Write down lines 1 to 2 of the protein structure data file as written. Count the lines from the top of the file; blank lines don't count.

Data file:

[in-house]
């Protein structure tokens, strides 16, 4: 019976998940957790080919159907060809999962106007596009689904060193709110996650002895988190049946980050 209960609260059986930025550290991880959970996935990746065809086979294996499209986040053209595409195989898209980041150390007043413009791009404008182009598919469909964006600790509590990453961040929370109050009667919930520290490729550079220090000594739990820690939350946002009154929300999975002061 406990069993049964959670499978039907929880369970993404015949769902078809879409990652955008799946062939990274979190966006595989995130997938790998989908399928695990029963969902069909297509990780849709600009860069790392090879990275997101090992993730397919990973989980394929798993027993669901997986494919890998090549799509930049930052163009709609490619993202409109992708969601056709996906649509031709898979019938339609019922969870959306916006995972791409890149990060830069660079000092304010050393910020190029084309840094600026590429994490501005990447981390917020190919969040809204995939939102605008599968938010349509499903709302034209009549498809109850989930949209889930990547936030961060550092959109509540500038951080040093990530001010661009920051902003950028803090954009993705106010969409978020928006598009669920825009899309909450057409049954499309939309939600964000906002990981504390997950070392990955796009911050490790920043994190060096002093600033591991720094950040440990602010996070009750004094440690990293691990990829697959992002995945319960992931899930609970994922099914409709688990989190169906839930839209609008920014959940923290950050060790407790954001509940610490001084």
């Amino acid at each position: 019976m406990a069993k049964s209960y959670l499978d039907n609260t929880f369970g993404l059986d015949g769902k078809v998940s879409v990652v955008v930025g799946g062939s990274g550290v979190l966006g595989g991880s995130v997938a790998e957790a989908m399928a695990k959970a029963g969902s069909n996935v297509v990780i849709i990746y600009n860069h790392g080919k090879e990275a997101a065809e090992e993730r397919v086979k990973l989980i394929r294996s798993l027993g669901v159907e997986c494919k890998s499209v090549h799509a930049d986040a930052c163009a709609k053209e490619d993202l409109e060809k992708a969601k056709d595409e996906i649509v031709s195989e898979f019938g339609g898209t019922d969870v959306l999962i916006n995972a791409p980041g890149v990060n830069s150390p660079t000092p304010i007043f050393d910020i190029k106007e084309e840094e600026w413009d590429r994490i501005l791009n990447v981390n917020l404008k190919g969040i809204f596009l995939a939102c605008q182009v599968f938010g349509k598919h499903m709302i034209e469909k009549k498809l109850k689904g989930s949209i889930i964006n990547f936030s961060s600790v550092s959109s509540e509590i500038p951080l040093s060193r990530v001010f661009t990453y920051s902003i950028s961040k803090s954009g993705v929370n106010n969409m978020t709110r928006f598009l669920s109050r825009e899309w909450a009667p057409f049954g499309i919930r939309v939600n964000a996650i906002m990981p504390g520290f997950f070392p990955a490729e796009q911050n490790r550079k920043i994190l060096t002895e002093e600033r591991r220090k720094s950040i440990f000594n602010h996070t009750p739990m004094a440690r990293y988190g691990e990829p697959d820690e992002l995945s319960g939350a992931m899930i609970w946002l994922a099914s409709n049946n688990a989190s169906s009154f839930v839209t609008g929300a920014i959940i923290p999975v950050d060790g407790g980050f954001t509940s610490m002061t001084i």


[in-house]
């Protein structure tokens, strides 16, 4: 019976998940957790080919159907060809999962106007596009689904060193709110996650002895988190049946980050 209960609260059986930025550290991880959970996935990746065809086979294996499209986040053209595409195989898209980041150390007043413009791009404008182009598919469909964006600790509590990453961040929370109050009667919930520290490729550079220090000594739990820690939350946002009154929300999975002061 406990069993049964959670499978039907929880369970993404015949769902078809879409990652955008799946062939990274979190966006595989995130997938790998989908399928695990029963969902069909297509990780849709600009860069790392090879990275997101090992993730397919990973989980394929798993027993669901997986494919890998090549799509930049930052163009709609490619993202409109992708969601056709996906649509031709898979019938339609019922969870959306916006995972791409890149990060830069660079000092304010050393910020190029084309840094600026590429994490501005990447981390917020190919969040809204995939939102605008599968938010349509499903709302034209009549498809109850989930949209889930990547936030961060550092959109509540500038951080040093990530001010661009920051902003950028803090954009993705106010969409978020928006598009669920825009899309909450057409049954499309939309939600964000906002990981504390997950070392990955796009911050490790920043994190060096002093600033591991720094950040440990602010996070009750004094440690990293691990990829697959992002995945319960992931899930609970994922099914409709688990989190169906839930839209609008920014959940923290950050060790407790954001509940610490001084």